On Meekness

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LXIV. On Meekness

1. God is meek[1] in His goodness,
in His wisdom, His will,
and in all of His power.[2]
 
2. He who is meek for the sake of duty
as well as for that of achieving virtue
possesses meek wisdom and <meek> will.
 
3. A person is meek by reason of compassion,
faithfulness and humility,
<as well as> justice and charity.
 
4. God, Who possesses such great power,
cherishes such great meekness
that He chose to be seized and bound thereby.
 
5. Being meek when one is angry
forms the garment (lit. “habit”) of meekness
in which love (lit. “charity”) is clad.[3]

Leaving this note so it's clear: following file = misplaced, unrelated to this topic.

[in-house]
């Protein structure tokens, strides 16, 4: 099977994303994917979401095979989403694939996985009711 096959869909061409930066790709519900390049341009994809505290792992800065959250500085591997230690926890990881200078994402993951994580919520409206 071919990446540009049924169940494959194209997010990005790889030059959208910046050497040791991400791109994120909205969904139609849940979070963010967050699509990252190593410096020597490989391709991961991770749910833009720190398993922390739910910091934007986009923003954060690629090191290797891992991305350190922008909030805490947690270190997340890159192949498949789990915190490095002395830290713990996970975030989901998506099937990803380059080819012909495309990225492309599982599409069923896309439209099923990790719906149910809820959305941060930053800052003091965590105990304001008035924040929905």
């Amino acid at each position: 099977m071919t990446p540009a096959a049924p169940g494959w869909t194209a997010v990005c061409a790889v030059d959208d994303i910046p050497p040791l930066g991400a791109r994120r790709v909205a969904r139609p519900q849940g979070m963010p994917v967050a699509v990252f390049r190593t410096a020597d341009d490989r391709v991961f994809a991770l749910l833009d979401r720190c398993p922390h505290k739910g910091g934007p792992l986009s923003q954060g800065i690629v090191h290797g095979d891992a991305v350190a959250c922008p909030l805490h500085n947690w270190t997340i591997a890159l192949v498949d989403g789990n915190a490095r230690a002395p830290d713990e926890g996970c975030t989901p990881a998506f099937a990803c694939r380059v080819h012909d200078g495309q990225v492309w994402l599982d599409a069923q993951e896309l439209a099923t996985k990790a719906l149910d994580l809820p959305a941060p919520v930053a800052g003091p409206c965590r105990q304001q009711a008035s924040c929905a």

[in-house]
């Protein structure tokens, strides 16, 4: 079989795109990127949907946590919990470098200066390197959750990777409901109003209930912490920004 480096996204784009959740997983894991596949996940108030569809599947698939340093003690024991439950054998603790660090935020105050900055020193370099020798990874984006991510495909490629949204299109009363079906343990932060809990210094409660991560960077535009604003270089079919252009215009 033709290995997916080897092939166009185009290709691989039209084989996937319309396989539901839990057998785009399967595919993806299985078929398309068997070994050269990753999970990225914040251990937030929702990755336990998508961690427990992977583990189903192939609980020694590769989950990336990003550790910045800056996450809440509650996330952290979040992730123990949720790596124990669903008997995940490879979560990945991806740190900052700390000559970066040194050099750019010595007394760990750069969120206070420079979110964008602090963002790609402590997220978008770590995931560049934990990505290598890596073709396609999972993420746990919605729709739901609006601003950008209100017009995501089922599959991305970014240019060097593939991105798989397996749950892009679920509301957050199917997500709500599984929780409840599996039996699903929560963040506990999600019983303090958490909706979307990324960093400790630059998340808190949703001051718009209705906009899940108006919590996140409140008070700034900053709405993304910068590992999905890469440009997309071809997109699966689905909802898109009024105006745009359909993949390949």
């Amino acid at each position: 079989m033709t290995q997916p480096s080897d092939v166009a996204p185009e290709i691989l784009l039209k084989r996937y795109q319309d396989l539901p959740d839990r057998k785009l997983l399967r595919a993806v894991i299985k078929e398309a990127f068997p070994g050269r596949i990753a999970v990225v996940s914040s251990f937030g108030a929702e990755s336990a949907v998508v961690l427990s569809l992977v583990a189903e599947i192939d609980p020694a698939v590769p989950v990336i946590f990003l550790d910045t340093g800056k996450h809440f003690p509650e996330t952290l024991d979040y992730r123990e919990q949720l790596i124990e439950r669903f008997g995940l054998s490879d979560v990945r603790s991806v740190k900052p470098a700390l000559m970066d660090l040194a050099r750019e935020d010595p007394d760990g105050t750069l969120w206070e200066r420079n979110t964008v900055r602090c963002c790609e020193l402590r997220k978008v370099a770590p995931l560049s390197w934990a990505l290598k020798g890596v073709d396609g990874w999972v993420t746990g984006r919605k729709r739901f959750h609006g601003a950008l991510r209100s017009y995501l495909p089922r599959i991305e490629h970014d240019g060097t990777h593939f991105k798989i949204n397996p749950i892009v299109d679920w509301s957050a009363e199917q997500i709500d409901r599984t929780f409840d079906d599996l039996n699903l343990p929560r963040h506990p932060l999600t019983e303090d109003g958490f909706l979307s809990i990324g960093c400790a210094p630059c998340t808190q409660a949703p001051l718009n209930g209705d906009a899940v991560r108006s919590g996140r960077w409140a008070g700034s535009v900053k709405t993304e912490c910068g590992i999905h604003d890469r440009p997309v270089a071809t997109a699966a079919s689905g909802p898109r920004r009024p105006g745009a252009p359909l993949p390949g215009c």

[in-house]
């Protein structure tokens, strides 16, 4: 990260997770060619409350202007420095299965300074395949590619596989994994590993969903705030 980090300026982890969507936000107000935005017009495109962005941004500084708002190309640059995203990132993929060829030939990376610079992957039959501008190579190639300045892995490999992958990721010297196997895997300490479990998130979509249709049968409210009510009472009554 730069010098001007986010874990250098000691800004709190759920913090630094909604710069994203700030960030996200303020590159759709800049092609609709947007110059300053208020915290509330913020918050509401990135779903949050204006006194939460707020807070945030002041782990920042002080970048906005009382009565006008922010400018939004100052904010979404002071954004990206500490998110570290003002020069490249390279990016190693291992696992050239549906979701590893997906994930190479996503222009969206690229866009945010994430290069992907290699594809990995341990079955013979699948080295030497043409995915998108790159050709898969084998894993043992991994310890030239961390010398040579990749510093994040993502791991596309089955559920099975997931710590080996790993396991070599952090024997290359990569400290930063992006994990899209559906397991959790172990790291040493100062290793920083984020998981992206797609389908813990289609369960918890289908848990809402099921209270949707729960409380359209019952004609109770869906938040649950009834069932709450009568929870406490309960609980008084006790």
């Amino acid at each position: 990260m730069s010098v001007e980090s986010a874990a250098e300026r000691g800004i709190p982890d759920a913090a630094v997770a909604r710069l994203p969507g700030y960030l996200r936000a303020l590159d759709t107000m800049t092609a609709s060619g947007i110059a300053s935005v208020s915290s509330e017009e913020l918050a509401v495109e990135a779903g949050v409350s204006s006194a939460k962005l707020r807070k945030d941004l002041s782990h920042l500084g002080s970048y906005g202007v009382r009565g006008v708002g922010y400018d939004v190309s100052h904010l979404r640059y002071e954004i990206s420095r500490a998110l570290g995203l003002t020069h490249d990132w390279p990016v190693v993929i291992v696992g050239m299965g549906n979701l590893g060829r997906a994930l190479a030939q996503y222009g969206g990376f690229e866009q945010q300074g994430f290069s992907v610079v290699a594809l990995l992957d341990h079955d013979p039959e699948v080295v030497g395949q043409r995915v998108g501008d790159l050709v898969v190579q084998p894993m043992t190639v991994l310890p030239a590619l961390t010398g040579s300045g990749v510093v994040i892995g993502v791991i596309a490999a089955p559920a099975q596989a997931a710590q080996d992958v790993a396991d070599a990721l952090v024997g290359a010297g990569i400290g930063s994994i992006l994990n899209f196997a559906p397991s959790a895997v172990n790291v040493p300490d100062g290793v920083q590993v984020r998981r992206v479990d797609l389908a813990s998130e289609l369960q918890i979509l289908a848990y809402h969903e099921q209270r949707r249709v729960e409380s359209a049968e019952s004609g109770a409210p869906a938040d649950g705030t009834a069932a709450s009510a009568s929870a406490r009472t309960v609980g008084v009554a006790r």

6. A meek person is able to deliberate
upon how he may speak fairly
and avoid sin.
 
7. A meek person steals from no one,
nor does he take anyone for a fool,
but rather presents his neck to all men.[4]
 
8. Meekness causes one to abstain
from cruelty and calumny,
and considers it profitable to suffer all ills.
 
9. Meekness brings honour
upon the one who is meek in <his> loving,
understanding and remembering.
 
10. Whoever is seized by meekness
is placed within a prison of love,
<which love> consoles him in every respect.
 

[1] Cat. suau; i.e. kindness/gentleness.

[3] The term “habit” (Cat. hàbit; Lat. habitus) has a dual meaning: garment and disposition.

[4] I.e. presents his neck for the purpose of being smitten there, in a gesture of submission.